State v. Noe

Annotate this Case

230 S.E.2d 826 (1976)

STATE of West Virginia v. Freddie Joe NOE.

No. 13650.

Supreme Court of Appeals of West Virginia.

December 21, 1976.

*827 Herbert H. Henderson, Huntington, for plaintiff in error.

Chauncey H. Browning, Jr., Atty. Gen., Betty L. Caplan, Asst. Atty. Gen., Charleston, for defendant in error.

WILSON, Justice.

On July 19, 1974, a jury in the Circuit Court of Cabell County found Freddie Joe Noe guilty of the first degree murder of Donna Gail McClung and recommended mercy. His motion to set aside the jury verdict was denied by the Circuit Court of Cabell County by order entered June 6, 1975. Noe appeals claiming that the trial court committed various errors involving: the sufficiency of fingerprint evidence; the admissibility of certain evidence; the withholding of certain evidence; the propriety of the prosecutor's final argument; and instructions.

We award Noe a new trial primarily because the confused state of the evidence regarding fingerprints casts serious doubts on its legal sufficiency to sustain a conviction. However, we have also found error in connection with the admission of certain opinion evidence and in connection with the prosecutor's closing argument. We do not consider any contention regarding errors in instructions. No specific errors concerning instructions were assigned, briefed or argued. Therefore, they are deemed waived.

*828 Donna Gail McClung, a young wife, mother, student and part-time employee of the library at Marshall University, left the library at about 6:00 p. m. on August 26, 1971, and was found dead in her apartment, No. 13, at 306 18th Street in the City of Huntington, during the mid-afternoon of August 29, 1971.

When found, the body of the deceased was lying on the floor on its back with the legs widely spread. The body was clad only in a dress which was pulled up above the breasts. White panties were on the floor close to the right foot, and a sanitary napkin was on the floor close to the buttocks.

An autopsy was performed on August 29, 1971. It was determined that death was caused by manual strangulation and had occurred two or three days prior to the autopsy. There was no evidence of sexual intercourse.

Apartment No. 13 had been occupied by decedent and her husband, Gordon William McClung, for about a year.

Noe and his wife occupied an adjoining Apartment, No. 12, but before their marriage, Mrs. Noe had occupied Apartment No. 13.

Access to Apartments Nos. 12 and 13 was by a common hallway, and on the exterior of the building, the two apartments had adjoining balconies separated by a distance of only a few inches.

Testimony showed that Noe had visited with decedent's husband in Apartment No. 13, at least on a few occasions; that Noe had turned over to Mr. McClung a key to Apartment No. 13 which apparently was one which had been inadvertently retained by Mrs. Noe after she had vacated it; that on one occasion, Noe went to Mr. McClung's place of employment to get McClung's keys because Mrs. McClung had locked herself out of the apartment.

There is no evidence showing any particular association between Noe and Donna Gail McClung at any time. There is no evidence of any incidents, pleasant or unpleasant, between them. There is no evidence, specifically, showing the whereabouts of Noe at any time between August 26, 1971, when Donna Gail McClung left the library and August 29, 1971, when she was found dead. There is no physical evidence by means of which Noe was shown to have participated in any acts which caused the death of Donna Gail McClung.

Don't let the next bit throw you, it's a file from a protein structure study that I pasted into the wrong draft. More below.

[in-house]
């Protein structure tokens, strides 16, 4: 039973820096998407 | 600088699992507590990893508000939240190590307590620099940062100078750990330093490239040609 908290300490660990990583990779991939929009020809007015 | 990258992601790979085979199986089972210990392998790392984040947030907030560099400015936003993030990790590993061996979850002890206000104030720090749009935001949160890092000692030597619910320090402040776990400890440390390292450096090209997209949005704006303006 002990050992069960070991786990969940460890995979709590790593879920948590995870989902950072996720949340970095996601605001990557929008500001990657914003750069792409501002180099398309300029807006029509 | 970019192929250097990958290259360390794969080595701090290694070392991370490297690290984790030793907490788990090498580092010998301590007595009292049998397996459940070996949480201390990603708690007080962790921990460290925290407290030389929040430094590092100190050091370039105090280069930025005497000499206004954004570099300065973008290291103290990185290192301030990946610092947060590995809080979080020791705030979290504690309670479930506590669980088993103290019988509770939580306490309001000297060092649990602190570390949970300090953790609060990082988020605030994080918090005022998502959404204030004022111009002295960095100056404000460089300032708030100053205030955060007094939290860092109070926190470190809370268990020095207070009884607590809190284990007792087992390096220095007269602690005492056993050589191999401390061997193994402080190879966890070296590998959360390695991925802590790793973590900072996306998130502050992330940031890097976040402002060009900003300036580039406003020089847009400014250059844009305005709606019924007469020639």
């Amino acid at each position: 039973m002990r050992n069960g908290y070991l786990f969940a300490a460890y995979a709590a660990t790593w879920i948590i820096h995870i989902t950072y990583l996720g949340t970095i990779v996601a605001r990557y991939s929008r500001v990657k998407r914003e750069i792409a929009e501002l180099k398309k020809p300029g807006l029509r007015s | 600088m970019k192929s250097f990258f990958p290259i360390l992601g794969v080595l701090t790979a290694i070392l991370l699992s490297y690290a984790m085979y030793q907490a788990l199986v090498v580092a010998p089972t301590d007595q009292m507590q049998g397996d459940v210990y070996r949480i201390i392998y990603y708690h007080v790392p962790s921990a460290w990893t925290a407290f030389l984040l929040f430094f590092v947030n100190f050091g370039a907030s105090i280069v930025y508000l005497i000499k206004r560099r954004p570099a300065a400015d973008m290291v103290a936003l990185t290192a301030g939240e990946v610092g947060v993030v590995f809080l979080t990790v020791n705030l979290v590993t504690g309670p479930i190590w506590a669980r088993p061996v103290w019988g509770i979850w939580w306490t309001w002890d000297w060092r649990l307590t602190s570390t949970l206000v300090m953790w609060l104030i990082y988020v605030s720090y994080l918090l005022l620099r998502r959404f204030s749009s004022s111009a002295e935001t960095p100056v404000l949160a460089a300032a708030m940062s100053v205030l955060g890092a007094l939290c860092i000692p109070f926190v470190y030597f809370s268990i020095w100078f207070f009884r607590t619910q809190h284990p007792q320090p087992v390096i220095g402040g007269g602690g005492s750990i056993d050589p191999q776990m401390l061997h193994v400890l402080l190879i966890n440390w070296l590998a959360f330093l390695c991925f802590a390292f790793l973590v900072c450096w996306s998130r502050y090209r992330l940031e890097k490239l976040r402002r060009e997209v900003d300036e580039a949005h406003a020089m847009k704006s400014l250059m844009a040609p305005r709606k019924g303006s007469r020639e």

The principal evidence upon which the State relies for conviction is fingerprint evidence. It is the deficiency in this evidence upon which the defense relies for reversal.

During their investigation of the death of Donna Gail McClung, the police authorities searched for fingerprints in the McClung apartment and on both sides of the doors leading to and from the external balcony. Various fingerprints were found on both sides of a pane of glass in the balcony door.

The attention of the police became focused on this pane of glass when it was noticed, two or three days after the discovery of decedent's body, that one strip of moulding at the top of one glass panel on the outside of the door was missing. One of the remaining pieces of moulding was loosely held by a nail, and there was nothing securing the other two pieces of moulding.

Having determined that there were fingerprints on both sides of the glass, the police proceeded to remove this one glass panel, lifted the prints from it and transferred them to two 3 X 5 cards. These two 3 X 5 cards were admitted as State's Exhibits Nos. 11 and 12. Each exhibit contains writing. The writing on Exhibit 11 indicates that the fingerprint is "off of glass taken from rear door of Apt. 13" and the writing on Exhibit 12 indicates that the fingerprint is "off of glass taken out of rear door to Apt. 13." There is other writing on the two exhibits but we cannot tell the significance or propriety of it, and we do not consider it.

When Noe was arrested, a full set of his prints was taken by rolled impression, and the card containing this full set of his prints was introduced into evidence as Exhibit No. 14.

*829 The State's fingerprint expert testified that one of the latent prints on State's Exhibit No. 11 was the same as the right middle finger of the print contained on the card of Noe's prints as shown in State's Exhibit No. 14 and that one of the latent prints contained on State's Exhibit No. 12 was the same as the right thumb print shown on Noe's fingerprint card being State's Exhibit No. 14.